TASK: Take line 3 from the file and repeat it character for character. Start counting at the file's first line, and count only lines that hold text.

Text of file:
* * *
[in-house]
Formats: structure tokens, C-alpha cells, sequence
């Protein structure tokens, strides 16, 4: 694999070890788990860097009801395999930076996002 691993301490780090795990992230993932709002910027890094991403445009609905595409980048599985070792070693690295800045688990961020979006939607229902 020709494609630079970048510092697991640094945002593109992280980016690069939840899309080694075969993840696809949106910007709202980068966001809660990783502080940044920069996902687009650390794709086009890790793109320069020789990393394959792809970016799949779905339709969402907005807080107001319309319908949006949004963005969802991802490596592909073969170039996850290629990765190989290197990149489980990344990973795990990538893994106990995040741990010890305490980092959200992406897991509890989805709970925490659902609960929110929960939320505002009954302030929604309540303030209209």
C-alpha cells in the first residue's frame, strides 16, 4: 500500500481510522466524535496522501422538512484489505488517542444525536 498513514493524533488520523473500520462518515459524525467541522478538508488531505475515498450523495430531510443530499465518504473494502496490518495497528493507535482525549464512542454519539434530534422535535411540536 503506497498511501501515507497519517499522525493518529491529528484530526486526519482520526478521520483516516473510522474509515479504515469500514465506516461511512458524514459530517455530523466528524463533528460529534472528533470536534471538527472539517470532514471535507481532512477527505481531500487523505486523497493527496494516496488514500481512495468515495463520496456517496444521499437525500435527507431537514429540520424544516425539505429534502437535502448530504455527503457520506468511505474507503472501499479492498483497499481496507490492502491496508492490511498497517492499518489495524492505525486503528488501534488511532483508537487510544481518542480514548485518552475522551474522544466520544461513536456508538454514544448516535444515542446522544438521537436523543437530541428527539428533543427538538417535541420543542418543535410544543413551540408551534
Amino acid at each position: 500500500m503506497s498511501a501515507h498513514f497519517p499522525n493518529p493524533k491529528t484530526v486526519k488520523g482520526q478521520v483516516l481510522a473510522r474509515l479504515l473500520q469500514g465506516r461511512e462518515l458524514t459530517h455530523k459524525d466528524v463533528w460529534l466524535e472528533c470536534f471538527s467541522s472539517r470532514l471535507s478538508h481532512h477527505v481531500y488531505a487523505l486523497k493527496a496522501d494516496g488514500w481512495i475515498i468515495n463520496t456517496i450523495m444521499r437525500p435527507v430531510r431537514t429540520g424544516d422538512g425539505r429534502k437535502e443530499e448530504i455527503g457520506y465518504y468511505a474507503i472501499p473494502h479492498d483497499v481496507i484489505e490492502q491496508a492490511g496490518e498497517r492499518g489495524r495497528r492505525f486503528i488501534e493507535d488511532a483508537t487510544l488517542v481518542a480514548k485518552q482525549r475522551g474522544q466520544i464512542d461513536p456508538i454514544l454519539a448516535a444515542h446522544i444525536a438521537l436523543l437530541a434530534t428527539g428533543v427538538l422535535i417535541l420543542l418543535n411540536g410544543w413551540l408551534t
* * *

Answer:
């Protein structure tokens, strides 16, 4: 694999070890788990860097009801395999930076996002 691993301490780090795990992230993932709002910027890094991403445009609905595409980048599985070792070693690295800045688990961020979006939607229902 020709494609630079970048510092697991640094945002593109992280980016690069939840899309080694075969993840696809949106910007709202980068966001809660990783502080940044920069996902687009650390794709086009890790793109320069020789990393394959792809970016799949779905339709969402907005807080107001319309319908949006949004963005969802991802490596592909073969170039996850290629990765190989290197990149489980990344990973795990990538893994106990995040741990010890305490980092959200992406897991509890989805709970925490659902609960929110929960939320505002009954302030929604309540303030209209």